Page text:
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Starweb logo cropped from the cover of the instruction manual
DesignersRick Loomis
PublishersFlying Buffalo Inc., Rick Loomis PBM Games
Years active1976–present
GenresScience fiction, play-by-mail
Playing timeMonths
Materials requiredInstructions, order sheets, turn results, paper, pencil
Media typePlay-by-mail or email

Starweb is a closed-end, space-based, play-by-mail (PBM) game. First published by Flying Buffalo Inc. in 1976, it was the company's second PBM game after Nuclear Destruction, the game that started the PBM industry in 1970. Players today can choose a postal mail or email format. Fifteen players per game assume one of six available roles and explore and conquer planets within a PBM universe comprising 225 worlds. The object of the game is to attain a predetermined number of points which are generated by various actions during gameplay. Multiple game variants are also available. Starweb is still available for play as of 2021 through the company Rick Loomis PBM Games.

Starweb has received numerous reviews from the 1970s to the 21st century with positive and negative comments. In 1990, reviewer and game designer Timothy B. Brown stated that "StarWeb is arguably the best-loved, most widely known play-by-mail game in history."[1] The game has won awards across multiple decades from the 1980s to the 21st century. These include the 1984 Charles S. Roberts Award for Best Play-by-Mail Game, the 1997 Origins Award for Best Ongoing Play-by-Mail Game, the 2000 and 2003 Origins Awards for Best Play-by-Mail Game, and the 2006 Origins Award for Play By Mail Game of the Year.

Play-by-mail history[edit]

Some games have long been played by mail between two players, such as chess and Go.[2] PBM play of Diplomacy—a multiplayer game—began in 1963.[3] The emergence of the professional PBM industry occurred less than a decade later. Rick Loomis, "generally recognized as the founder of the PBM industry",[4] accomplished this by launching Flying Buffalo Inc. and his first PBM game, Nuclear Destruction, in 1970.[2] Professional game moderation started in 1971 at Flying Buffalo.[5][a] For approximately five years, Flying Buffalo was the single dominant company in the US PBM industry until Schubel & Son entered the field in about 1976 with the human-moderated Tribes of Crane.[5] It was within this environment that Starweb entered the PBM field.

Publication history[edit]

In the mid-1970s, Flying Buffalo discovered significant demand for a space-based PBM game through survey.[6] Consequently, Rick Loomis invented Starweb which Flying Buffalo released as its second PBM game in 1976.[6][7][8] The original game instructions were in a "mimeographed" manual which eventually required a second edition to address player understanding challenges.[9] The instructions went through multiple additional revisions over the following decade.[10]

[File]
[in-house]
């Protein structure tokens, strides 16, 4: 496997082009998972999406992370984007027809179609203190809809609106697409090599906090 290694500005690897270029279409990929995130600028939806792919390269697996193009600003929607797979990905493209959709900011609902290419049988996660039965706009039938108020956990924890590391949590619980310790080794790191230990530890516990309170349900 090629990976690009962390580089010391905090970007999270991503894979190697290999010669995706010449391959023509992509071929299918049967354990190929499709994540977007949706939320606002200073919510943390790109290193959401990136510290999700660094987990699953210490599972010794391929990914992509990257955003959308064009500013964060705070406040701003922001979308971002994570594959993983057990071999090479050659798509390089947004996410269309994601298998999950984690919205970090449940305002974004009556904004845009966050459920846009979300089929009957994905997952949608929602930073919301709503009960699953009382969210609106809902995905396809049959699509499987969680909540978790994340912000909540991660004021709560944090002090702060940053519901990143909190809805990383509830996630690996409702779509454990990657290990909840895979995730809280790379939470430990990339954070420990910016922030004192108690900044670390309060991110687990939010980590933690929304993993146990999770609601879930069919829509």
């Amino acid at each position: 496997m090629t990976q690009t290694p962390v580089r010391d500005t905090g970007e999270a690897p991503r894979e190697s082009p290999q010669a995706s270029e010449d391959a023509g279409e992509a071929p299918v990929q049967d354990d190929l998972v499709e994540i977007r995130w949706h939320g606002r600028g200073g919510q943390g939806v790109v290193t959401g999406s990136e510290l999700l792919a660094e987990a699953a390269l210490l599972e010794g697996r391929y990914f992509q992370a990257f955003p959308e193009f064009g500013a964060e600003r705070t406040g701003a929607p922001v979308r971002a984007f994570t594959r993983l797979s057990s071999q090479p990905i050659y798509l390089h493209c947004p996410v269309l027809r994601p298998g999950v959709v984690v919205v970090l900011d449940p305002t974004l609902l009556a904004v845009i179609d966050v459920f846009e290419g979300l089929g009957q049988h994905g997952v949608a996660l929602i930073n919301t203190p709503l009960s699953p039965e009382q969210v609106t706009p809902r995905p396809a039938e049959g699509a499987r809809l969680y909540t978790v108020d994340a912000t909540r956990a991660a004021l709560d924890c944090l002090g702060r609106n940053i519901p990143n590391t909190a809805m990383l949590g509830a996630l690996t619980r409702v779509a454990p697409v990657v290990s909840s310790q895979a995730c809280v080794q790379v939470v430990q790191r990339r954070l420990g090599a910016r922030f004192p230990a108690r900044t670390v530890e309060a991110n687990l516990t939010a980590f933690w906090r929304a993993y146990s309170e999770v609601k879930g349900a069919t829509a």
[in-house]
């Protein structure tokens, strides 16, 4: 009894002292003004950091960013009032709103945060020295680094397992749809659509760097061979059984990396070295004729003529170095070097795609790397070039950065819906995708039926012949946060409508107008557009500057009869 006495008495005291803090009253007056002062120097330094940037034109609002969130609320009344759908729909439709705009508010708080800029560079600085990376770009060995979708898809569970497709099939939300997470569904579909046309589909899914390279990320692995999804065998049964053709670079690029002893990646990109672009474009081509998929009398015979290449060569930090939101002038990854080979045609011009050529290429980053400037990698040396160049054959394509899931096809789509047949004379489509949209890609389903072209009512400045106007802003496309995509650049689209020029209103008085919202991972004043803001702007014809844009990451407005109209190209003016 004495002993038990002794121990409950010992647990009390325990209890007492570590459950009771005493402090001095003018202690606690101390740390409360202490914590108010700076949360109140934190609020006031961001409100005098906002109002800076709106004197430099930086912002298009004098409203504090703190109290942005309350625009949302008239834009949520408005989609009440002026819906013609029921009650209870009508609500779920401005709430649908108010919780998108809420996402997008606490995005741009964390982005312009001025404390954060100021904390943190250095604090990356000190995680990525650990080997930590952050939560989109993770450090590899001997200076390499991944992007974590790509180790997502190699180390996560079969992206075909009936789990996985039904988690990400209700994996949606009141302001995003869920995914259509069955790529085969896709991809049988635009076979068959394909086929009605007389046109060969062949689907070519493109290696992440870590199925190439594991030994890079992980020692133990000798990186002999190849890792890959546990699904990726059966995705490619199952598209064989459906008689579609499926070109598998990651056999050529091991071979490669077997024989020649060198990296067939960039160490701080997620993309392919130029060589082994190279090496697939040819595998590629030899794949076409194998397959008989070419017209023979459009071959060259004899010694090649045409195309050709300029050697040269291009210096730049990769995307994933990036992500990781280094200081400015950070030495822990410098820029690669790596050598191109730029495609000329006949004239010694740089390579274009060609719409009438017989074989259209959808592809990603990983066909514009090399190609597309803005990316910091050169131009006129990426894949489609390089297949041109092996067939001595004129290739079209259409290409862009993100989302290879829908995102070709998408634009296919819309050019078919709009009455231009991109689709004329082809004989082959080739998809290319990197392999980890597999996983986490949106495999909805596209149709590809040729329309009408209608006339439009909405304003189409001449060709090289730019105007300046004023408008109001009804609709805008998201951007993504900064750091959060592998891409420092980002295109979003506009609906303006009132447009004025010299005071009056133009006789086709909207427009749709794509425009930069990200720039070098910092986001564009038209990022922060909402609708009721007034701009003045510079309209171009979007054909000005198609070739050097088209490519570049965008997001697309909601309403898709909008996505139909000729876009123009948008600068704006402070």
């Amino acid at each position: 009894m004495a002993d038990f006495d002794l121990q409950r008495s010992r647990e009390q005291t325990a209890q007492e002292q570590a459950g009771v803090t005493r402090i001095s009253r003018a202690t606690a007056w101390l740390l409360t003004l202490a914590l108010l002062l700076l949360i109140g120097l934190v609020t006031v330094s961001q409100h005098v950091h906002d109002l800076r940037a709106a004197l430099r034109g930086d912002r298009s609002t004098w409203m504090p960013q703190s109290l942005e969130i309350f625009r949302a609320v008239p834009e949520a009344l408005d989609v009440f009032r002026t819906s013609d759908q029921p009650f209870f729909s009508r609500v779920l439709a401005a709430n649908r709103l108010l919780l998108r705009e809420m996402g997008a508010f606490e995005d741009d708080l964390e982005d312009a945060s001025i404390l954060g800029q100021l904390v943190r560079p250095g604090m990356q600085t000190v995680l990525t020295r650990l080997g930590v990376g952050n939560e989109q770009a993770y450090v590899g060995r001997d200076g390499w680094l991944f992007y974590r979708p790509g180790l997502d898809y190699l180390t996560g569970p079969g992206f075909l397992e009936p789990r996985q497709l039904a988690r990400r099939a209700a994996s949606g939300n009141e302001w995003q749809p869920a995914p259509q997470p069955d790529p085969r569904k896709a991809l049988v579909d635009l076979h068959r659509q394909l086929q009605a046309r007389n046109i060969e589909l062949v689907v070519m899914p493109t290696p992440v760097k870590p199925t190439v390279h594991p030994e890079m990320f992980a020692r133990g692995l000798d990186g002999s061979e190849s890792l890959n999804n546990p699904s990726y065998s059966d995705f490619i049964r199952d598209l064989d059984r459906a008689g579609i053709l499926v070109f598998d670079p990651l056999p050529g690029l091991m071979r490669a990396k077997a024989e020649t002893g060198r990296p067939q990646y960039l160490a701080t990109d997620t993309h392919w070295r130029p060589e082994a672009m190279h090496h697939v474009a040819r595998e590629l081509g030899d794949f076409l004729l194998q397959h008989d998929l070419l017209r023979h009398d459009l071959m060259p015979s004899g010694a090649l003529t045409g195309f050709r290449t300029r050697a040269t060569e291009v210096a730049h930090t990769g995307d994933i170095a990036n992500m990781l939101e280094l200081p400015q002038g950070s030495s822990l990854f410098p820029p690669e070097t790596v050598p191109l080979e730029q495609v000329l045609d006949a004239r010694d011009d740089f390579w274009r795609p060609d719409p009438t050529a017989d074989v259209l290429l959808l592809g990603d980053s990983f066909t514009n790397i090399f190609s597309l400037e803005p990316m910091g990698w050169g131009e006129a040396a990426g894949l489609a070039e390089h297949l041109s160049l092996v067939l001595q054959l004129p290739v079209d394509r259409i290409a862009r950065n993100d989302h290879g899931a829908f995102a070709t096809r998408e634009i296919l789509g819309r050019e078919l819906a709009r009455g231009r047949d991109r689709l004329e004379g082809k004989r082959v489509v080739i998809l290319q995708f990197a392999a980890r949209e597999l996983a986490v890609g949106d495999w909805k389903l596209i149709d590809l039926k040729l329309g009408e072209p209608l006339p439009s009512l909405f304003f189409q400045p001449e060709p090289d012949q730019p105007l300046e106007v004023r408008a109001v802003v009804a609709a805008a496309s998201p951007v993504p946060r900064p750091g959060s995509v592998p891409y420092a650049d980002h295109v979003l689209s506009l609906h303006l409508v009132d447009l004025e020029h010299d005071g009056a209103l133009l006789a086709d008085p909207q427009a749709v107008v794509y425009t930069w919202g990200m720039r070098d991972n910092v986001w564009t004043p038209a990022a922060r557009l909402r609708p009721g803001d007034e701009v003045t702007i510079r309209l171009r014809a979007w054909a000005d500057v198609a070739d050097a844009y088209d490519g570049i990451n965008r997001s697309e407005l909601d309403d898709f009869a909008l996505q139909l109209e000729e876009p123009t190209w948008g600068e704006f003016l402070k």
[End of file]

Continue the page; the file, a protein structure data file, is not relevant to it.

Starweb has been featured in various gaming magazines. The Nuts & Bolts of Starweb was the first PBM magazine not published by a PBM company.[11] Although it morphed over time, its publisher, Rick Buda, started it as a fanzine for Starweb in June 1980, especially to discuss how to play his favorite character, the Berserker.[12] Starweb has also been reviewed in gaming magazines such as Challenge, The Space Gamer, and White Dwarf as well as PBM magazines such as Flagship Magazine and Paper Mayhem. In 1980, the game enjoyed substantial growth from advertising in science fiction magazines.[9]

Starweb is still available for play. After the July 2021 sale of Flying Buffalo Inc. to Webbed Sphere,[13] the PBM games—which were not included in the sale—continued under a new company: Rick Loomis PBM Games.[14] The company, run by Loomis' sisters and their PBM computer expert gamemaster, continues to offer Starweb by postal mail and play-by-email (PBEM) as of August 2021 to include several variants.[14][15][b]


According to reviewer Jay Reese, Starweb "is a science fiction game of stars and star fleets".[9] Each game has fifteen players, each with one homeworld.[16] These players compete for the 225 available worlds.[16] Six different identities are available for play: Apostle, Artifact Collector, Berserker,[c] Empire Builder, Merchant, and Pirate.[9] Each character type obtains points for different actions. For example, Apostles earn five points per world controlled and one point per ten existing converts, among other methods, to gain points in a given turn.[10] Artifacts provide points as well—the game has ninety standard and various special artifacts available during gameplay.[9] Holding a standard artifact provides a player five points per turn while a special artifact can provide a larger number of points, such as the Treasure of Polaris at 20 points per turn.[10][d] Diplomacy and player interaction is a critical aspect of gameplay,[8] and Timothy B. Brown emphasizes that "Starweb is a game of diplomacy."[17]

The editors of Flagship Magazine provided the following as a summary of gameplay in 1983: